The northern lights were supposed to brighten Oregon skies last week. The news channels excitedly reported on the best times to see them in the sky. Those lights seem to hold a certain amount of magic for almost everybody, holding a steady place on many bucket lists. Beautiful dancing colors in the sky, what’s not to like? The temptation of seeing them was hard to resist despite the chances being very slim, and the super moon promising to dampen any possible shots of light coming through on the horizon.
We decided at the last moment, after a fairly awful day, to make a trek out to Crown Point, stopping at Burgerville along the way for a shared vanilla shake and an order of fries. The cool sweetness and simply decadent flavor of vanilla mixed with the warm saltiness of the fries was intoxicating and addicting. The sky darkened as we started leaving the city behind, though there appeared to be a layer of smog. We debated about continuing, but decided to go for it.
Most of Portland also decided to go for it based on the long strings of cars parked far along the road towards Crown Point. We looked a bit skeptically at the bright lights across the Columbia River and decided to continue along the Historic Columbia River Highway, which forces you to drive slowly and wind through the hills. Beautiful during the day, but exhausting for poor Doug as we made the long trek to Rowena Point. The sky cleared more and more as we drove, tiny pinpoints of light showing through the cool darkness. We finally made it to the parking lot and pulled in to join a scattering of other Northern Lights hopefuls, quickly trying to turn off all car lights to avoid frustrating the others. We anxiously looked to the north.
The sky had a subtle glow along the horizon, nothing dramatic, but present. Doug assured me that was about what we would see. We took out his camera and started taking some long-exposures, which showed a slightly deeper glow, but still nothing dramatic. We continued to wait, hoping we might see something a bit more exciting.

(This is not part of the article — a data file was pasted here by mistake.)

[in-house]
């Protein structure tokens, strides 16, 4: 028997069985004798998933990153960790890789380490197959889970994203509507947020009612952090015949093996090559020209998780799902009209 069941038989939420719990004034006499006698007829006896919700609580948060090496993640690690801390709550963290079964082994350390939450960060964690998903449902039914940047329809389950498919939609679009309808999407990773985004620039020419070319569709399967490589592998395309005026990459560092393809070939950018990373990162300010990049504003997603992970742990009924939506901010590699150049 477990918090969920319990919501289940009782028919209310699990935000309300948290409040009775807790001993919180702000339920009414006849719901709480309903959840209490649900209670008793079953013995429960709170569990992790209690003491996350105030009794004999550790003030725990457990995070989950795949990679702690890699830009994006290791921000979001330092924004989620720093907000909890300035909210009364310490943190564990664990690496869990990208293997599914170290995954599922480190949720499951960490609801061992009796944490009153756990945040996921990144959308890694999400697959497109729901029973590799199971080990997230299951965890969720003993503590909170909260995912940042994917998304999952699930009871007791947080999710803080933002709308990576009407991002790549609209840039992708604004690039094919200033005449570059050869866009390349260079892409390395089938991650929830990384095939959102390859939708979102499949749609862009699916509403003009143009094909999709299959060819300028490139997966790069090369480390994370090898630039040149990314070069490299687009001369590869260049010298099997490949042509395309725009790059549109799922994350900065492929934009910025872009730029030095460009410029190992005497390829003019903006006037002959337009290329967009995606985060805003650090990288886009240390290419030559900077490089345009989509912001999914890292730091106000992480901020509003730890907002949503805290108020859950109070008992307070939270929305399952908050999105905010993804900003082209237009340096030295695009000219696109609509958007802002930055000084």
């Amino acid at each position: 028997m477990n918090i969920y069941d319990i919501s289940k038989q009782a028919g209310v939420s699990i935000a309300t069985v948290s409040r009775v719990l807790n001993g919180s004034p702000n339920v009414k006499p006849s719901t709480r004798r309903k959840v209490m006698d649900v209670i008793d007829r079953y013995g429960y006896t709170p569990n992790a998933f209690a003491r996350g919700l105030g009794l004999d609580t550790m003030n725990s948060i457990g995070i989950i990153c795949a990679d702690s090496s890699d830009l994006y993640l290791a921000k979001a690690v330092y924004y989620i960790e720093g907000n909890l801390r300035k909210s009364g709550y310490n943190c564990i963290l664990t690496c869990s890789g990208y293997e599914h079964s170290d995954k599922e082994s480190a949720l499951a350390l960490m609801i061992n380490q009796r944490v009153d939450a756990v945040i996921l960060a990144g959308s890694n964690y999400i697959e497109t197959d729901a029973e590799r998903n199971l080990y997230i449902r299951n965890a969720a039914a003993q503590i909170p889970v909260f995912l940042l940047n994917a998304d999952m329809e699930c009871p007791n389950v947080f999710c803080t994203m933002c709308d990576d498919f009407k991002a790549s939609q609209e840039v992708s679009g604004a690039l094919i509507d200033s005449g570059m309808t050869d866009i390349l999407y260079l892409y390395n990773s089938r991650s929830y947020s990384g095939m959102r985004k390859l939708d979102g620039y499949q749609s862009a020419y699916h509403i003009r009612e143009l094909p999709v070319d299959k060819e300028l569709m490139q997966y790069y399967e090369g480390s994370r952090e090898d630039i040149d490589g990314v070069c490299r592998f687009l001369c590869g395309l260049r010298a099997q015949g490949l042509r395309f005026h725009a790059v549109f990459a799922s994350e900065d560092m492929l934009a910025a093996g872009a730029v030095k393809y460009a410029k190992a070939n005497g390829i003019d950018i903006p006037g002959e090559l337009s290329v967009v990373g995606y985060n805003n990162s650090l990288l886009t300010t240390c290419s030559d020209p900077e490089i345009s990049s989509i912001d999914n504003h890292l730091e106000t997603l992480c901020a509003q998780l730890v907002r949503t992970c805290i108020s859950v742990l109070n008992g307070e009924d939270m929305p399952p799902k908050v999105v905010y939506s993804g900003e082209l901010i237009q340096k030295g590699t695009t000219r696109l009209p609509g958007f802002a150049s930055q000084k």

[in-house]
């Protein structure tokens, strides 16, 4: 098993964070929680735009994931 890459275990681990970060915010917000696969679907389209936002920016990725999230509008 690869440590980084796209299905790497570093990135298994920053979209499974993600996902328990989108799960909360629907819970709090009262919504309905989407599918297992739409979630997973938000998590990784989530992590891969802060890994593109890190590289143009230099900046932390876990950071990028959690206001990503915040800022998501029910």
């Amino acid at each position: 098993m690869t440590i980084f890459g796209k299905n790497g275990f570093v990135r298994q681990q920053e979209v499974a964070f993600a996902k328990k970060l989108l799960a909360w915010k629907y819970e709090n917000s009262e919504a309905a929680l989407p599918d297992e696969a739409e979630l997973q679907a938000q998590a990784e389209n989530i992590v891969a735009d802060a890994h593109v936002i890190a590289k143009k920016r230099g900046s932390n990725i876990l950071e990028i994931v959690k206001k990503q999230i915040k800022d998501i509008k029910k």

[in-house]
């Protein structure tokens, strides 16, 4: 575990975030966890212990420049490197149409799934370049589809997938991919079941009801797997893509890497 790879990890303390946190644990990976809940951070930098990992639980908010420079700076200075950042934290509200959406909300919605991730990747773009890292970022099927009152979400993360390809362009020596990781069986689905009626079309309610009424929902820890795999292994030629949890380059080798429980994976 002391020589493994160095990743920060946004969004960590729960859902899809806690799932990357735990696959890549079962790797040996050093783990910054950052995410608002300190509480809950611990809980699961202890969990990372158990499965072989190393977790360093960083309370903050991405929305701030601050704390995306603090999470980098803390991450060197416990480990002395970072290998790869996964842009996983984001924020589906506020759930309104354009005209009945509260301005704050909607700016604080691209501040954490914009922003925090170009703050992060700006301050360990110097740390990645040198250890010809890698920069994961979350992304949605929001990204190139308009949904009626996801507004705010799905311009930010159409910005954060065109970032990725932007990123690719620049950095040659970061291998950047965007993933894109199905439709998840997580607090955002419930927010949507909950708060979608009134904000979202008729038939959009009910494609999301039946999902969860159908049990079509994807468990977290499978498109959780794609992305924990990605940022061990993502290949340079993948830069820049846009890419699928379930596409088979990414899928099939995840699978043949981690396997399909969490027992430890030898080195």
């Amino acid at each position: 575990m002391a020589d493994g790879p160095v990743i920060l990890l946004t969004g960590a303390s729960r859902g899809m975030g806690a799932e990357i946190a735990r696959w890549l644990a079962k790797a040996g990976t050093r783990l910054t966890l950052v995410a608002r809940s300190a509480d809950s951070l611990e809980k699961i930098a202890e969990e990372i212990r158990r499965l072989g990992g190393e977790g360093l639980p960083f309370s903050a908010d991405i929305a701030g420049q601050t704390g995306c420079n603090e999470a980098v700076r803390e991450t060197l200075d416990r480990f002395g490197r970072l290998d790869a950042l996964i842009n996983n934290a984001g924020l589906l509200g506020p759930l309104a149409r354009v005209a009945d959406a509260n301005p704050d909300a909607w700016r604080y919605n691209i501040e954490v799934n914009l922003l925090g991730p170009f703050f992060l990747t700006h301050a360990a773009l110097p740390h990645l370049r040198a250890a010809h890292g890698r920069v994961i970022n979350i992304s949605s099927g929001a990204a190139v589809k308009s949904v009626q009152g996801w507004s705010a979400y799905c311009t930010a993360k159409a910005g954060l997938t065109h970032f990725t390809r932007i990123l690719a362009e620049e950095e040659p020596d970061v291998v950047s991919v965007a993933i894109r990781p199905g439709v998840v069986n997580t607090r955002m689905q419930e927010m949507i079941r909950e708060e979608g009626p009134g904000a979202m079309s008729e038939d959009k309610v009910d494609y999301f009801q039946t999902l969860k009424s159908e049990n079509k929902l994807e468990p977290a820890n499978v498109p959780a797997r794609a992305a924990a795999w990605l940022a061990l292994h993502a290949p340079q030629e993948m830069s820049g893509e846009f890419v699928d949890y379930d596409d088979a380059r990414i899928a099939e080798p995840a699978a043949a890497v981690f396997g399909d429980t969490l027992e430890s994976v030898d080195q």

While the Northern Lights didn’t give a great show that night, the waning moon more than made up for it. An orange glow suddenly appeared above one of the hills. As it became apparent the moon was on the rise, a car filled with wild, excited children started howling to welcome the deflated globe. All attention shifted from the horizon to the rising moon as it lit the sky more and more each moment.
We continued to take photos, of the moon, of the stars, of the horizon. The Milky Way stretched above our heads, a treat for a couple of city kids who don’t often see much more than the Big Dipper in the night skies. Millions and millions of tiny lights covering the sky.
For a day full of heartbreak, bad news, and shattered hopes, that night helped ease those aches. The night sky above us, so large and yet so close and beautiful. That connection is about as close to religion as I get. The wonderfully wise Neil deGrasse Tyson puts it far more beautifully than I ever could:
“The atoms of our bodies are traceable to stars that manufactured them in their cores and exploded these enriched ingredients across our galaxy, billions of years ago. For this reason, we are biologically connected to every other living thing in the world. We are chemically connected to all molecules on Earth. And we are atomically connected to all atoms in the universe. We are not figuratively, but literally stardust.”
A vanilla shake, fries, and stardust. It was the perfect way to say goodbye to you, little one. See you in the stars.